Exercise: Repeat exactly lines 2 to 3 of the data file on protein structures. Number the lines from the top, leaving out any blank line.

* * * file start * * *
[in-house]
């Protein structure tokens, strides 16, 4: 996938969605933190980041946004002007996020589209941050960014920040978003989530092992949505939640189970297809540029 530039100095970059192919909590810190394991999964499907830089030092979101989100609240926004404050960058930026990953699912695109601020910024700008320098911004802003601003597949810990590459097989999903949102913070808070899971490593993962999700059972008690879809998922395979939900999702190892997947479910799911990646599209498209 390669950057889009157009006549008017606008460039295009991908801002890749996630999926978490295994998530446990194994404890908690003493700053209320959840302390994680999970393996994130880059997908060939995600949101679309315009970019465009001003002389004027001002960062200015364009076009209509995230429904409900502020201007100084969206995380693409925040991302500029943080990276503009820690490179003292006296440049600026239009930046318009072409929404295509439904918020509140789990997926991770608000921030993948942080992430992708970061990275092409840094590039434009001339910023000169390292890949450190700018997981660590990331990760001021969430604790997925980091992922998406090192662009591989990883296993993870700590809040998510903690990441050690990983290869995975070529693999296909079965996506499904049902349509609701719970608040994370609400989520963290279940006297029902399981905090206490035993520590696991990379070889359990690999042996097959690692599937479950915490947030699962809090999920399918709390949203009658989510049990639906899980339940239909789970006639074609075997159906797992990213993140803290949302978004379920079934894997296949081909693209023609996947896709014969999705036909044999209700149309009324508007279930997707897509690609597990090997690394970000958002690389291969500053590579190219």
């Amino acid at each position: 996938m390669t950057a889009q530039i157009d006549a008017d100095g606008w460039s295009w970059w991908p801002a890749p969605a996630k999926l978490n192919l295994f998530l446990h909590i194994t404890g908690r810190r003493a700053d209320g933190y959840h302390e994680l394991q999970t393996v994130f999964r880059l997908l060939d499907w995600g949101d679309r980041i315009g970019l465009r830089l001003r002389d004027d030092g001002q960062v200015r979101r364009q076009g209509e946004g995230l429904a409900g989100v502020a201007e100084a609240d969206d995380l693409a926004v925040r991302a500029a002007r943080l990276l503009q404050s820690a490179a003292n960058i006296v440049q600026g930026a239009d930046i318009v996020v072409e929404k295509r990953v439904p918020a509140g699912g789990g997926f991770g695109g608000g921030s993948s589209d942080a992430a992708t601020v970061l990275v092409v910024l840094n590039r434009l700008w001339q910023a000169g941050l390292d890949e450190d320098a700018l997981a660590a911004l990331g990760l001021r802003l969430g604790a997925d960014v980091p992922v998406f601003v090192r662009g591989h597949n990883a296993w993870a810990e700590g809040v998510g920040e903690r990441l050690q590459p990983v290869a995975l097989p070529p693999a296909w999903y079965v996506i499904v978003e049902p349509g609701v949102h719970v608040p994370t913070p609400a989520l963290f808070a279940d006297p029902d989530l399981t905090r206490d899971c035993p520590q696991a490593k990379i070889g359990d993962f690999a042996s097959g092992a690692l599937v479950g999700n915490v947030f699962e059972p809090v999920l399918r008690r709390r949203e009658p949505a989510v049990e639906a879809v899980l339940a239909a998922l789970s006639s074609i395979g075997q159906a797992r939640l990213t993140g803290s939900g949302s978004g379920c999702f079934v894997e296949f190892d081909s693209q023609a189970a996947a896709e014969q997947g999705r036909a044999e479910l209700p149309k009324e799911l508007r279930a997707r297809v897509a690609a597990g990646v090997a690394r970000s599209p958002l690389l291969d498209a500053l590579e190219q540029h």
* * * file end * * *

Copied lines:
């Protein structure tokens, strides 16, 4: 996938969605933190980041946004002007996020589209941050960014920040978003989530092992949505939640189970297809540029 530039100095970059192919909590810190394991999964499907830089030092979101989100609240926004404050960058930026990953699912695109601020910024700008320098911004802003601003597949810990590459097989999903949102913070808070899971490593993962999700059972008690879809998922395979939900999702190892997947479910799911990646599209498209 390669950057889009157009006549008017606008460039295009991908801002890749996630999926978490295994998530446990194994404890908690003493700053209320959840302390994680999970393996994130880059997908060939995600949101679309315009970019465009001003002389004027001002960062200015364009076009209509995230429904409900502020201007100084969206995380693409925040991302500029943080990276503009820690490179003292006296440049600026239009930046318009072409929404295509439904918020509140789990997926991770608000921030993948942080992430992708970061990275092409840094590039434009001339910023000169390292890949450190700018997981660590990331990760001021969430604790997925980091992922998406090192662009591989990883296993993870700590809040998510903690990441050690990983290869995975070529693999296909079965996506499904049902349509609701719970608040994370609400989520963290279940006297029902399981905090206490035993520590696991990379070889359990690999042996097959690692599937479950915490947030699962809090999920399918709390949203009658989510049990639906899980339940239909789970006639074609075997159906797992990213993140803290949302978004379920079934894997296949081909693209023609996947896709014969999705036909044999209700149309009324508007279930997707897509690609597990090997690394970000958002690389291969500053590579190219």
């Amino acid at each position: 996938m390669t950057a889009q530039i157009d006549a008017d100095g606008w460039s295009w970059w991908p801002a890749p969605a996630k999926l978490n192919l295994f998530l446990h909590i194994t404890g908690r810190r003493a700053d209320g933190y959840h302390e994680l394991q999970t393996v994130f999964r880059l997908l060939d499907w995600g949101d679309r980041i315009g970019l465009r830089l001003r002389d004027d030092g001002q960062v200015r979101r364009q076009g209509e946004g995230l429904a409900g989100v502020a201007e100084a609240d969206d995380l693409a926004v925040r991302a500029a002007r943080l990276l503009q404050s820690a490179a003292n960058i006296v440049q600026g930026a239009d930046i318009v996020v072409e929404k295509r990953v439904p918020a509140g699912g789990g997926f991770g695109g608000g921030s993948s589209d942080a992430a992708t601020v970061l990275v092409v910024l840094n590039r434009l700008w001339q910023a000169g941050l390292d890949e450190d320098a700018l997981a660590a911004l990331g990760l001021r802003l969430g604790a997925d960014v980091p992922v998406f601003v090192r662009g591989h597949n990883a296993w993870a810990e700590g809040v998510g920040e903690r990441l050690q590459p990983v290869a995975l097989p070529p693999a296909w999903y079965v996506i499904v978003e049902p349509g609701v949102h719970v608040p994370t913070p609400a989520l963290f808070a279940d006297p029902d989530l399981t905090r206490d899971c035993p520590q696991a490593k990379i070889g359990d993962f690999a042996s097959g092992a690692l599937v479950g999700n915490v947030f699962e059972p809090v999920l399918r008690r709390r949203e009658p949505a989510v049990e639906a879809v899980l339940a239909a998922l789970s006639s074609i395979g075997q159906a797992r939640l990213t993140g803290s939900g949302s978004g379920c999702f079934v894997e296949f190892d081909s693209q023609a189970a996947a896709e014969q997947g999705r036909a044999e479910l209700p149309k009324e799911l508007r279930a997707r297809v897509a690609a597990g990646v090997a690394r970000s599209p958002l690389l291969d498209a500053l590579e190219q540029h």